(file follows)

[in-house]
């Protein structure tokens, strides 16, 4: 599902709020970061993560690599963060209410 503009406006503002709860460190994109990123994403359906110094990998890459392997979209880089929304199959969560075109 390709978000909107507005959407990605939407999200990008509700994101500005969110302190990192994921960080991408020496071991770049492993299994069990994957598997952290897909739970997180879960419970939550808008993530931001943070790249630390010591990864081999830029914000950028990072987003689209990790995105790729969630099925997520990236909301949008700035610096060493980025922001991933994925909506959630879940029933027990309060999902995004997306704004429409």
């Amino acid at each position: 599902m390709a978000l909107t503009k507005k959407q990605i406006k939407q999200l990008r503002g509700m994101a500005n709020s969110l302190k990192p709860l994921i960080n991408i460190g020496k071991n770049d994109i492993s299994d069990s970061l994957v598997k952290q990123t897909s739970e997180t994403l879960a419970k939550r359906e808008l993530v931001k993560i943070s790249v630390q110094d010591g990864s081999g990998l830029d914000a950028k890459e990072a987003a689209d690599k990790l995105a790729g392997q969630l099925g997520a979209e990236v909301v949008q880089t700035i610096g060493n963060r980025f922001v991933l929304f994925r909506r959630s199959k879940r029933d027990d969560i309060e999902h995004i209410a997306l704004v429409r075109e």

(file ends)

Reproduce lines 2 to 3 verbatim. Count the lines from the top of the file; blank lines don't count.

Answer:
């Protein structure tokens, strides 16, 4: 599902709020970061993560690599963060209410 503009406006503002709860460190994109990123994403359906110094990998890459392997979209880089929304199959969560075109 390709978000909107507005959407990605939407999200990008509700994101500005969110302190990192994921960080991408020496071991770049492993299994069990994957598997952290897909739970997180879960419970939550808008993530931001943070790249630390010591990864081999830029914000950028990072987003689209990790995105790729969630099925997520990236909301949008700035610096060493980025922001991933994925909506959630879940029933027990309060999902995004997306704004429409």
């Amino acid at each position: 599902m390709a978000l909107t503009k507005k959407q990605i406006k939407q999200l990008r503002g509700m994101a500005n709020s969110l302190k990192p709860l994921i960080n991408i460190g020496k071991n770049d994109i492993s299994d069990s970061l994957v598997k952290q990123t897909s739970e997180t994403l879960a419970k939550r359906e808008l993530v931001k993560i943070s790249v630390q110094d010591g990864s081999g990998l830029d914000a950028k890459e990072a987003a689209d690599k990790l995105a790729g392997q969630l099925g997520a979209e990236v909301v949008q880089t700035i610096g060493n963060r980025f922001v991933l929304f994925r909506r959630s199959k879940r029933d027990d969560i309060e999902h995004i209410a997306l704004v429409r075109e």